EID Asks When Anti-Fracking Chefs Will Stop Using Gas

Extremist anti-industry activist group Food & Water Watch’s has recently focused its “Chefs Against Fracking” campaign on California and has (sadly) attracted the support of one of the pioneers of California cuisine, Alice Waters of Berkeley’s legendary Chez Panisse. The campaign is designed to pressure Governor Jerry Brown to “implement a moratorium now” on hydraulic fracturing.

Many people take the “ban fracking” position, even though it is economically destructive and lacks any reasonable environmental justification. But taking such a position is particularly interesting for some of California’s chefs, who themselves depend heavily on affordable natural gas in their kitchens.

Recently, EID sent an open letter to Waters and her top chef Jerome Waag, who have been outspoken opponents of hydraulic fracturing – asking them a simple question: If you oppose hydraulic fracturing, then when will you stop using natural gas, which itself is extracted via that very process?

Here are some more details:

  • According to the Congressional Research Service, approximately 90 percent of all new oil and natural gas wells undergo hydraulic fracturing. Continuing to use a fuel whose production these chefs do not support would be hypocritical. Assuming the chefs are serious about their position on hydraulic fracturing, and not merely using it as a free advertising opportunity in the media with no principled basis, then it stands to reason that the chefs should immediately stop using natural gas.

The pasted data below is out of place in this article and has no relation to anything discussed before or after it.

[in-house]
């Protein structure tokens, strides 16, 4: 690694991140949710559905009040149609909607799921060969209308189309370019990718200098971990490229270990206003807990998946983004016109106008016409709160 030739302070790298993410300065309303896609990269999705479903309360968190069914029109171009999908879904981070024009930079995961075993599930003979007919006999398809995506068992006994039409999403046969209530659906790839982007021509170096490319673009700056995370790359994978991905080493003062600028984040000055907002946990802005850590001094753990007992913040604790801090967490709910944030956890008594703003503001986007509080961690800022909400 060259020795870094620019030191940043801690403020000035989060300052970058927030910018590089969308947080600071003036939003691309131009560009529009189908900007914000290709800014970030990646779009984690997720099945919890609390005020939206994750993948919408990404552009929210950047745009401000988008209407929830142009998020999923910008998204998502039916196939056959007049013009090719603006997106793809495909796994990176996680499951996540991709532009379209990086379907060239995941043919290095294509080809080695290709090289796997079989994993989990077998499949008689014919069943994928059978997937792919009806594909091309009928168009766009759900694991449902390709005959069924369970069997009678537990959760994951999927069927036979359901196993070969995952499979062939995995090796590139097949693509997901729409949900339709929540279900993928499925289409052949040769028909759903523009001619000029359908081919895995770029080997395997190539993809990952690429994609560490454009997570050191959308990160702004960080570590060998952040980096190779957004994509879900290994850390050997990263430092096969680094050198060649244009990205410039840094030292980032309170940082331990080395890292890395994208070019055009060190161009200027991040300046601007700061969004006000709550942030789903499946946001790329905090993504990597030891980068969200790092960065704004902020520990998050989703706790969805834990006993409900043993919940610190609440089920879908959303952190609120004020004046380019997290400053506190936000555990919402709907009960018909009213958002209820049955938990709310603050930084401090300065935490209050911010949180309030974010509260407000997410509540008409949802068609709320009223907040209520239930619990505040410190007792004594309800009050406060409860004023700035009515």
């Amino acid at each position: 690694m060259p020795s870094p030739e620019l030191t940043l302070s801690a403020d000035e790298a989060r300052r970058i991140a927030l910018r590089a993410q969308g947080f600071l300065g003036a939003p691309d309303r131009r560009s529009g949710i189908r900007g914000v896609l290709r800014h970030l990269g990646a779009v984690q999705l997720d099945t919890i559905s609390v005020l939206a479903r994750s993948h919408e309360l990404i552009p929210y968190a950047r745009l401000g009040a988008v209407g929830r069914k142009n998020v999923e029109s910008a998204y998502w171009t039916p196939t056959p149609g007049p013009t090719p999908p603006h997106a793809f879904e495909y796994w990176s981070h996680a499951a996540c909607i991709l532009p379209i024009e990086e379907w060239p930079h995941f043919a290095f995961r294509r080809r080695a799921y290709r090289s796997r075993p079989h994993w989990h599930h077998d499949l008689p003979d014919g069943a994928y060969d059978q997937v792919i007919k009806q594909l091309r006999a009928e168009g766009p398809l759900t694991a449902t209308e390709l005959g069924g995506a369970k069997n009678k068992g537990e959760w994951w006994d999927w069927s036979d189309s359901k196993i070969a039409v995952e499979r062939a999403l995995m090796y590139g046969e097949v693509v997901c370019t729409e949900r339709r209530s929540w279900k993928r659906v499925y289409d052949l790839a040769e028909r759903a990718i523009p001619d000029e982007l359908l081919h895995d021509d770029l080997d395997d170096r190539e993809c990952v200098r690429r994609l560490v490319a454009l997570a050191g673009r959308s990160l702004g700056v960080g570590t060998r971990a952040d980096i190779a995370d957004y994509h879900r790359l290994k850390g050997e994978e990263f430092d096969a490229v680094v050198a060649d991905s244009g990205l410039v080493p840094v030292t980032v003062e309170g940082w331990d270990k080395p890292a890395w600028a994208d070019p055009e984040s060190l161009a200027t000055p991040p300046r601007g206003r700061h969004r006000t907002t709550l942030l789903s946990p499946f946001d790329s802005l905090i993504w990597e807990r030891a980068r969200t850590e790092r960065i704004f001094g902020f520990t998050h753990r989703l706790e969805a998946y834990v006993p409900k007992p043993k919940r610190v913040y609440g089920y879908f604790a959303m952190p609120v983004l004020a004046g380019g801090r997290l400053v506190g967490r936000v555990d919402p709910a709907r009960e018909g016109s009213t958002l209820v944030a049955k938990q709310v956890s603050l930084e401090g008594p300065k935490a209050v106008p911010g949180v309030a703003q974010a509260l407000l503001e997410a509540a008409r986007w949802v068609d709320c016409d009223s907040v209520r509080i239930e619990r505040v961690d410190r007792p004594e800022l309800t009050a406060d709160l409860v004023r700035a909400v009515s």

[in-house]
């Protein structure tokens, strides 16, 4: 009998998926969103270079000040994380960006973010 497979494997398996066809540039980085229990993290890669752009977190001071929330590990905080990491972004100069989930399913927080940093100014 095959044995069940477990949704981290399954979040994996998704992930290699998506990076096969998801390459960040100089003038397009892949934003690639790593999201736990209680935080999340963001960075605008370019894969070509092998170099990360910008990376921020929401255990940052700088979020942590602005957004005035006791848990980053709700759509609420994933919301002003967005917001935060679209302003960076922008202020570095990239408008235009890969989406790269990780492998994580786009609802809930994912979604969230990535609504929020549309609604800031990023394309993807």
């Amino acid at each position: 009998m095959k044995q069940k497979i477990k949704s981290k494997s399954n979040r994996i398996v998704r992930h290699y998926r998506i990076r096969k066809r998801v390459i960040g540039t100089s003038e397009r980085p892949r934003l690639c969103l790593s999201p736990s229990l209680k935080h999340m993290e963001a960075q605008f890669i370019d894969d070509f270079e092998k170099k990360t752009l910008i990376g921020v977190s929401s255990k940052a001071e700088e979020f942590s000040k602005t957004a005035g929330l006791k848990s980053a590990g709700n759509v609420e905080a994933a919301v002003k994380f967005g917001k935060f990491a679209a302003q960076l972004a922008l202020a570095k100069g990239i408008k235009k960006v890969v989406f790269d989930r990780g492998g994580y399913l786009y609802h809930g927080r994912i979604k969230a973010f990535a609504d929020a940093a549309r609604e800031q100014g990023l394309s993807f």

• A recent survey found that 98 percent of chefs prefer using natural gas in their kitchens over other heating options. But as opponents of hydraulic fracturing, the continued use of natural gas is obviously not consistent with the beliefs of the chefs who signed Food & Water Watch’s petition. One option is electric heating, which cooks slower and is often costlier than natural gas, although millions of homes across the country do use electricity for their cooking. Another option could be open-pit fires in the middle of the kitchen. In any event, it will be interesting to learn how the chefs will cook the meals that are in high demand from their customers once natural gas has been phased out of their operations.
  • Here in California, natural gas is not only the largest fuel source for electricity generation; it accounts for more than twice as much electricity as any other option. With the recent closure of the San Onofre nuclear plant, natural gas is expected to fill much of the supply gap. Once again, true opponents of hydraulic fracturing cannot credibly support continued consumption of a fuel that requires the use of that process. So if the chefs rely on electric cooking, then how will they guarantee that the electricity is not produced by natural gas? The use of rooftop solar is an option, but their customers who visit during the evening rush when the sun is setting may not appreciate cold food and long wait times – or significantly higher costs. Wind power may also be an option, but people tend to get hungry even when the wind isn’t blowing.

By ending the use of natural gas in their kitchens, these chefs would actually be doing something substantial to live up to their beliefs (and avoid hypocrisy). Too bad about the food. To view the full letter, click here.


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